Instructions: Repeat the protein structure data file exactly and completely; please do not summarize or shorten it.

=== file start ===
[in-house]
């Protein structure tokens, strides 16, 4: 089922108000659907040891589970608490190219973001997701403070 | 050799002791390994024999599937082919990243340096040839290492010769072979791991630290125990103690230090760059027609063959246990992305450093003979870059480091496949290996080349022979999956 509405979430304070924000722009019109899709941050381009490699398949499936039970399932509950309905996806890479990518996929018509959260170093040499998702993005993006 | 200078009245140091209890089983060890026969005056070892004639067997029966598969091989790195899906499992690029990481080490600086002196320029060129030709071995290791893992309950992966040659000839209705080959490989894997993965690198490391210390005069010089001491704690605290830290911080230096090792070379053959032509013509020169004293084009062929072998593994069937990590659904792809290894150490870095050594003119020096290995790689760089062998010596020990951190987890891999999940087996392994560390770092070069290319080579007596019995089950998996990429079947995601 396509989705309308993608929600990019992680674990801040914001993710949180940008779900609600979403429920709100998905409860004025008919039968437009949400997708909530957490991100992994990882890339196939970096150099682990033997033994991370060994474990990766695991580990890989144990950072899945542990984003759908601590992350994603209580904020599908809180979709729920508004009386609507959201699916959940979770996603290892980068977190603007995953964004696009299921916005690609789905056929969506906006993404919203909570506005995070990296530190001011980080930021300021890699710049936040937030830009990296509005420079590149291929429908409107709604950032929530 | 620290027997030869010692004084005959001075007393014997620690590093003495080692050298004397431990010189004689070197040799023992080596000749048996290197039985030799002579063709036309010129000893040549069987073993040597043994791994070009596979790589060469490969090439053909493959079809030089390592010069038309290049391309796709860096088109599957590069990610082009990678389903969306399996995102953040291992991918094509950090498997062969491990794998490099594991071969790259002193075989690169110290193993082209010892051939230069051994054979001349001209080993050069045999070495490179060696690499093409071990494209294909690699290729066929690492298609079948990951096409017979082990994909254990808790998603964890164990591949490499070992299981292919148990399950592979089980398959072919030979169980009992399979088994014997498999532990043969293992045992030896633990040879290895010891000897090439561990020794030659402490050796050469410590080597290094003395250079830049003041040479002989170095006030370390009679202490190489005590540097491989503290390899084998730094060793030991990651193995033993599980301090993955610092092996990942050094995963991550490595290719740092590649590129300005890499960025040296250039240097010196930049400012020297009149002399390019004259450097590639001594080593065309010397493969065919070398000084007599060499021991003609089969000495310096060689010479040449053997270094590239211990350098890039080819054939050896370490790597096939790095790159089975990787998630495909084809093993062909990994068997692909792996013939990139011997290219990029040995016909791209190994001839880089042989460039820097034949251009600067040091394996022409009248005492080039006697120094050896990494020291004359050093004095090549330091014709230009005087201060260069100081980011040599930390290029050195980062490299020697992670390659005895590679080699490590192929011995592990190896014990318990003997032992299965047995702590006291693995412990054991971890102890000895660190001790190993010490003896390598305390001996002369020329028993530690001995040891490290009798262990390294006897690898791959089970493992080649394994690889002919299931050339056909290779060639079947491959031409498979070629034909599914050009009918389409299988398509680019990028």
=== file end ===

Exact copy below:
[in-house]
């Protein structure tokens, strides 16, 4: 089922108000659907040891589970608490190219973001997701403070 | 050799002791390994024999599937082919990243340096040839290492010769072979791991630290125990103690230090760059027609063959246990992305450093003979870059480091496949290996080349022979999956 509405979430304070924000722009019109899709941050381009490699398949499936039970399932509950309905996806890479990518996929018509959260170093040499998702993005993006 | 200078009245140091209890089983060890026969005056070892004639067997029966598969091989790195899906499992690029990481080490600086002196320029060129030709071995290791893992309950992966040659000839209705080959490989894997993965690198490391210390005069010089001491704690605290830290911080230096090792070379053959032509013509020169004293084009062929072998593994069937990590659904792809290894150490870095050594003119020096290995790689760089062998010596020990951190987890891999999940087996392994560390770092070069290319080579007596019995089950998996990429079947995601 396509989705309308993608929600990019992680674990801040914001993710949180940008779900609600979403429920709100998905409860004025008919039968437009949400997708909530957490991100992994990882890339196939970096150099682990033997033994991370060994474990990766695991580990890989144990950072899945542990984003759908601590992350994603209580904020599908809180979709729920508004009386609507959201699916959940979770996603290892980068977190603007995953964004696009299921916005690609789905056929969506906006993404919203909570506005995070990296530190001011980080930021300021890699710049936040937030830009990296509005420079590149291929429908409107709604950032929530 | 620290027997030869010692004084005959001075007393014997620690590093003495080692050298004397431990010189004689070197040799023992080596000749048996290197039985030799002579063709036309010129000893040549069987073993040597043994791994070009596979790589060469490969090439053909493959079809030089390592010069038309290049391309796709860096088109599957590069990610082009990678389903969306399996995102953040291992991918094509950090498997062969491990794998490099594991071969790259002193075989690169110290193993082209010892051939230069051994054979001349001209080993050069045999070495490179060696690499093409071990494209294909690699290729066929690492298609079948990951096409017979082990994909254990808790998603964890164990591949490499070992299981292919148990399950592979089980398959072919030979169980009992399979088994014997498999532990043969293992045992030896633990040879290895010891000897090439561990020794030659402490050796050469410590080597290094003395250079830049003041040479002989170095006030370390009679202490190489005590540097491989503290390899084998730094060793030991990651193995033993599980301090993955610092092996990942050094995963991550490595290719740092590649590129300005890499960025040296250039240097010196930049400012020297009149002399390019004259450097590639001594080593065309010397493969065919070398000084007599060499021991003609089969000495310096060689010479040449053997270094590239211990350098890039080819054939050896370490790597096939790095790159089975990787998630495909084809093993062909990994068997692909792996013939990139011997290219990029040995016909791209190994001839880089042989460039820097034949251009600067040091394996022409009248005492080039006697120094050896990494020291004359050093004095090549330091014709230009005087201060260069100081980011040599930390290029050195980062490299020697992670390659005895590679080699490590192929011995592990190896014990318990003997032992299965047995702590006291693995412990054991971890102890000895660190001790190993010490003896390598305390001996002369020329028993530690001995040891490290009798262990390294006897690898791959089970493992080649394994690889002919299931050339056909290779060639079947491959031409498979070629034909599914050009009918389409299988398509680019990028």